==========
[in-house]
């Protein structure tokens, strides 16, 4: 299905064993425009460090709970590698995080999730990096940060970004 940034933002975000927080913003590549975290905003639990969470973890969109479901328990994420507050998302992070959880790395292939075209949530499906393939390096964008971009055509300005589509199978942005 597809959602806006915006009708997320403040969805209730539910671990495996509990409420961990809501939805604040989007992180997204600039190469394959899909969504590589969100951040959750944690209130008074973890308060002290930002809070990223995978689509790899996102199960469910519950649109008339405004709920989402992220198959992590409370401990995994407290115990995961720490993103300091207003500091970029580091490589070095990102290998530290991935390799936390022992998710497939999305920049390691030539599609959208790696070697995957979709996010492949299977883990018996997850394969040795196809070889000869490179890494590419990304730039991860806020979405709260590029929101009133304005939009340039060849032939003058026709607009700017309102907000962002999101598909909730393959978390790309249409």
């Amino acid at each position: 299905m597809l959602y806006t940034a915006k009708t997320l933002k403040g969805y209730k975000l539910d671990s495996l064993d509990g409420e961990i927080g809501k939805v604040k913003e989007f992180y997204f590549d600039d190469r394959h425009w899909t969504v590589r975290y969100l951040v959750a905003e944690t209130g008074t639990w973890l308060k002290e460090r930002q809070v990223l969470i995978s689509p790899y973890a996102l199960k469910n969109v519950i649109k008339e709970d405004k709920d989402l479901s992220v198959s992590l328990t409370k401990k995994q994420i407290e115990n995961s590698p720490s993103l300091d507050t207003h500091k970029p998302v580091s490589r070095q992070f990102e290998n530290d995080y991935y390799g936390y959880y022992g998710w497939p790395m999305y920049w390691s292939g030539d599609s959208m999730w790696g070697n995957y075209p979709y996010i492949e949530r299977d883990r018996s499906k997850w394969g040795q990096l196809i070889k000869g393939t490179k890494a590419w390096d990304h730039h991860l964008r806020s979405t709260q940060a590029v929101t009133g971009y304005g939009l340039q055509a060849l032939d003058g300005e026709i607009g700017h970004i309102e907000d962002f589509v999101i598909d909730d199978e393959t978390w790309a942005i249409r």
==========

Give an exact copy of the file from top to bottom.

[in-house]
């Protein structure tokens, strides 16, 4: 299905064993425009460090709970590698995080999730990096940060970004 940034933002975000927080913003590549975290905003639990969470973890969109479901328990994420507050998302992070959880790395292939075209949530499906393939390096964008971009055509300005589509199978942005 597809959602806006915006009708997320403040969805209730539910671990495996509990409420961990809501939805604040989007992180997204600039190469394959899909969504590589969100951040959750944690209130008074973890308060002290930002809070990223995978689509790899996102199960469910519950649109008339405004709920989402992220198959992590409370401990995994407290115990995961720490993103300091207003500091970029580091490589070095990102290998530290991935390799936390022992998710497939999305920049390691030539599609959208790696070697995957979709996010492949299977883990018996997850394969040795196809070889000869490179890494590419990304730039991860806020979405709260590029929101009133304005939009340039060849032939003058026709607009700017309102907000962002999101598909909730393959978390790309249409």
């Amino acid at each position: 299905m597809l959602y806006t940034a915006k009708t997320l933002k403040g969805y209730k975000l539910d671990s495996l064993d509990g409420e961990i927080g809501k939805v604040k913003e989007f992180y997204f590549d600039d190469r394959h425009w899909t969504v590589r975290y969100l951040v959750a905003e944690t209130g008074t639990w973890l308060k002290e460090r930002q809070v990223l969470i995978s689509p790899y973890a996102l199960k469910n969109v519950i649109k008339e709970d405004k709920d989402l479901s992220v198959s992590l328990t409370k401990k995994q994420i407290e115990n995961s590698p720490s993103l300091d507050t207003h500091k970029p998302v580091s490589r070095q992070f990102e290998n530290d995080y991935y390799g936390y959880y022992g998710w497939p790395m999305y920049w390691s292939g030539d599609s959208m999730w790696g070697n995957y075209p979709y996010i492949e949530r299977d883990r018996s499906k997850w394969g040795q990096l196809i070889k000869g393939t490179k890494a590419w390096d990304h730039h991860l964008r806020s979405t709260q940060a590029v929101t009133g971009y304005g939009l340039q055509a060849l032939d003058g300005e026709i607009g700017h970004i309102e907000d962002f589509v999101i598909d909730d199978e393959t978390w790309a942005i249409r």